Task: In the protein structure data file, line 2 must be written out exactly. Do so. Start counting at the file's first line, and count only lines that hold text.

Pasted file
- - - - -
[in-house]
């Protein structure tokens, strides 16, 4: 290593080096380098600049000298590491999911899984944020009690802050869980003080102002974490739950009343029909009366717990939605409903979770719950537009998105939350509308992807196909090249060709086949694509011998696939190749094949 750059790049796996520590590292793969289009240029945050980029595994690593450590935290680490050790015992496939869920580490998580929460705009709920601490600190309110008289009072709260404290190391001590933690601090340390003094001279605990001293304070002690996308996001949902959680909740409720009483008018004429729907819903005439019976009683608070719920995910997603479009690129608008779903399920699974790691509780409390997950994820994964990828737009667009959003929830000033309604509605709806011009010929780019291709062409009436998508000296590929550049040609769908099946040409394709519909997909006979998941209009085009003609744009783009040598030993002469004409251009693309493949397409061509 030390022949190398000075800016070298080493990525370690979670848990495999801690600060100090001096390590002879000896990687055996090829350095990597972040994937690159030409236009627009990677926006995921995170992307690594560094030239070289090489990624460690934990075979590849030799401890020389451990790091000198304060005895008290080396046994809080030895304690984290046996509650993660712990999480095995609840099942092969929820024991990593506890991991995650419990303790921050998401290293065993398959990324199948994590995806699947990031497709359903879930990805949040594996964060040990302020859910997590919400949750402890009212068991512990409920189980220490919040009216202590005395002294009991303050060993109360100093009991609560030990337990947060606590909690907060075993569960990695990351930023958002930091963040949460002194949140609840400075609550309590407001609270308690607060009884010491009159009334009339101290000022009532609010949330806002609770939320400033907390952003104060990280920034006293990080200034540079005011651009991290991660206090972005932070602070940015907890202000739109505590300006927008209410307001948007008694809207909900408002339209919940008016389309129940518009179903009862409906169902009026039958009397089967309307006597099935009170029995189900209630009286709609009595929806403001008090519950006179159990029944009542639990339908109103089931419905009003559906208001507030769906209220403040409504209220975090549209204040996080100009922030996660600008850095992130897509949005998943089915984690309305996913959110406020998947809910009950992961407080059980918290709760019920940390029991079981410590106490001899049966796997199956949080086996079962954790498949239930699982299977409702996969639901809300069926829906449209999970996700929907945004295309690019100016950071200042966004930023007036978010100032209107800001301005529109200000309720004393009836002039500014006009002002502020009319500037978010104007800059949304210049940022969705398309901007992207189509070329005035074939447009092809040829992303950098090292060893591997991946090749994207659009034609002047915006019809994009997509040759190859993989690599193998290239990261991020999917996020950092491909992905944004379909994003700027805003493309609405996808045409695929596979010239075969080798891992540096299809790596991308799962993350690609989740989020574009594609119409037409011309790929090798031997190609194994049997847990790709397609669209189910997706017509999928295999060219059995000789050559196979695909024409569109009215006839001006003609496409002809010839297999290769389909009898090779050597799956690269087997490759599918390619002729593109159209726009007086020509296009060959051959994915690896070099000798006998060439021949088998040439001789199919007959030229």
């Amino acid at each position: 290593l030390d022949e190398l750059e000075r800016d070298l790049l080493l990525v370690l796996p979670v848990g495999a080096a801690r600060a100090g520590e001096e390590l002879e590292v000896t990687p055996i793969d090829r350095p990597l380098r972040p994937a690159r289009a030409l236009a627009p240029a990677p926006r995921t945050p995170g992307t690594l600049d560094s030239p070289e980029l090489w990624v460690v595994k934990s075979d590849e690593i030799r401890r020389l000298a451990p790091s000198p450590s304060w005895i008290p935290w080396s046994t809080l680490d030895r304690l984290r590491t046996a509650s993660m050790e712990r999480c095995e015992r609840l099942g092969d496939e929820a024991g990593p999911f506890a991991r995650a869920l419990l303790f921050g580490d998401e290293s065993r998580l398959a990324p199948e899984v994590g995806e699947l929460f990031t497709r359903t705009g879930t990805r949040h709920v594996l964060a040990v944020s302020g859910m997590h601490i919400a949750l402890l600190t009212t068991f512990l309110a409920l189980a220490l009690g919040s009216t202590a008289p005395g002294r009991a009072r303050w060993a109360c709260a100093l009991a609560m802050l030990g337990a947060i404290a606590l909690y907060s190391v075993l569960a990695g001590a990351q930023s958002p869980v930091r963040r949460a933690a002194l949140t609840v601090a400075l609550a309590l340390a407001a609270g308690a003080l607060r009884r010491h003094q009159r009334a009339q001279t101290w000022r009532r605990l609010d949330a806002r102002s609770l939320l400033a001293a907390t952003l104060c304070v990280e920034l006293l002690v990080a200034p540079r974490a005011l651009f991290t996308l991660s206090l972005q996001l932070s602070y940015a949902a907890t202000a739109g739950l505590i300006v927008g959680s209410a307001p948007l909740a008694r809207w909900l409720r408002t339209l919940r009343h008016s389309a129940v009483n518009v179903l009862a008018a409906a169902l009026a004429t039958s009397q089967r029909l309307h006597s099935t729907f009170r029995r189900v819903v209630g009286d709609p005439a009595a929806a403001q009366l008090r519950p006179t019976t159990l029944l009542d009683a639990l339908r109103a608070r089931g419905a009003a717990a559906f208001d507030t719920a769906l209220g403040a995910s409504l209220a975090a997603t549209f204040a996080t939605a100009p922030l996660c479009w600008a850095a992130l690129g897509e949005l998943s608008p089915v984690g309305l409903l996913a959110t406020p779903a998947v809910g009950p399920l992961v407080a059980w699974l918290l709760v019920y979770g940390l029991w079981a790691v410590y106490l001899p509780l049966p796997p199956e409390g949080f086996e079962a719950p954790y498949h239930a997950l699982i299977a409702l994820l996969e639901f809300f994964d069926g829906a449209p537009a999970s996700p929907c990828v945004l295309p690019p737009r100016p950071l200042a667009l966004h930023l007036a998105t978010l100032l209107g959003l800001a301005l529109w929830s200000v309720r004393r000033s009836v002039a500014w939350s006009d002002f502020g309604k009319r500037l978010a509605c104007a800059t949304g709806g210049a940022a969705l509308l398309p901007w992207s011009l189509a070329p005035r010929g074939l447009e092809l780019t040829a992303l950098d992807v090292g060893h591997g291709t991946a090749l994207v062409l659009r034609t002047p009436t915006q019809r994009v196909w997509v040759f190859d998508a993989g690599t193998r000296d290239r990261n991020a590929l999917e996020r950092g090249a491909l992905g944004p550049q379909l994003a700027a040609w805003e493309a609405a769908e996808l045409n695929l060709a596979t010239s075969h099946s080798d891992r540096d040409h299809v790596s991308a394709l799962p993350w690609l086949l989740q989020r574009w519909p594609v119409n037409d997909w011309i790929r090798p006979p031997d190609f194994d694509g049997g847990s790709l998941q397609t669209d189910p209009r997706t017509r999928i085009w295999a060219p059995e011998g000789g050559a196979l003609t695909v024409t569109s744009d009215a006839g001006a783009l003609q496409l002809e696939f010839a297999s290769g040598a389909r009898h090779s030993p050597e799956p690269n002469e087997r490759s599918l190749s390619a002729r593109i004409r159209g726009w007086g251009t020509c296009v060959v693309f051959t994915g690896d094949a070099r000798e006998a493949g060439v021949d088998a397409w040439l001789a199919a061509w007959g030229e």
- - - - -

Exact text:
């Protein structure tokens, strides 16, 4: 290593080096380098600049000298590491999911899984944020009690802050869980003080102002974490739950009343029909009366717990939605409903979770719950537009998105939350509308992807196909090249060709086949694509011998696939190749094949 750059790049796996520590590292793969289009240029945050980029595994690593450590935290680490050790015992496939869920580490998580929460705009709920601490600190309110008289009072709260404290190391001590933690601090340390003094001279605990001293304070002690996308996001949902959680909740409720009483008018004429729907819903005439019976009683608070719920995910997603479009690129608008779903399920699974790691509780409390997950994820994964990828737009667009959003929830000033309604509605709806011009010929780019291709062409009436998508000296590929550049040609769908099946040409394709519909997909006979998941209009085009003609744009783009040598030993002469004409251009693309493949397409061509 030390022949190398000075800016070298080493990525370690979670848990495999801690600060100090001096390590002879000896990687055996090829350095990597972040994937690159030409236009627009990677926006995921995170992307690594560094030239070289090489990624460690934990075979590849030799401890020389451990790091000198304060005895008290080396046994809080030895304690984290046996509650993660712990999480095995609840099942092969929820024991990593506890991991995650419990303790921050998401290293065993398959990324199948994590995806699947990031497709359903879930990805949040594996964060040990302020859910997590919400949750402890009212068991512990409920189980220490919040009216202590005395002294009991303050060993109360100093009991609560030990337990947060606590909690907060075993569960990695990351930023958002930091963040949460002194949140609840400075609550309590407001609270308690607060009884010491009159009334009339101290000022009532609010949330806002609770939320400033907390952003104060990280920034006293990080200034540079005011651009991290991660206090972005932070602070940015907890202000739109505590300006927008209410307001948007008694809207909900408002339209919940008016389309129940518009179903009862409906169902009026039958009397089967309307006597099935009170029995189900209630009286709609009595929806403001008090519950006179159990029944009542639990339908109103089931419905009003559906208001507030769906209220403040409504209220975090549209204040996080100009922030996660600008850095992130897509949005998943089915984690309305996913959110406020998947809910009950992961407080059980918290709760019920940390029991079981410590106490001899049966796997199956949080086996079962954790498949239930699982299977409702996969639901809300069926829906449209999970996700929907945004295309690019100016950071200042966004930023007036978010100032209107800001301005529109200000309720004393009836002039500014006009002002502020009319500037978010104007800059949304210049940022969705398309901007992207189509070329005035074939447009092809040829992303950098090292060893591997991946090749994207659009034609002047915006019809994009997509040759190859993989690599193998290239990261991020999917996020950092491909992905944004379909994003700027805003493309609405996808045409695929596979010239075969080798891992540096299809790596991308799962993350690609989740989020574009594609119409037409011309790929090798031997190609194994049997847990790709397609669209189910997706017509999928295999060219059995000789050559196979695909024409569109009215006839001006003609496409002809010839297999290769389909009898090779050597799956690269087997490759599918390619002729593109159209726009007086020509296009060959051959994915690896070099000798006998060439021949088998040439001789199919007959030229």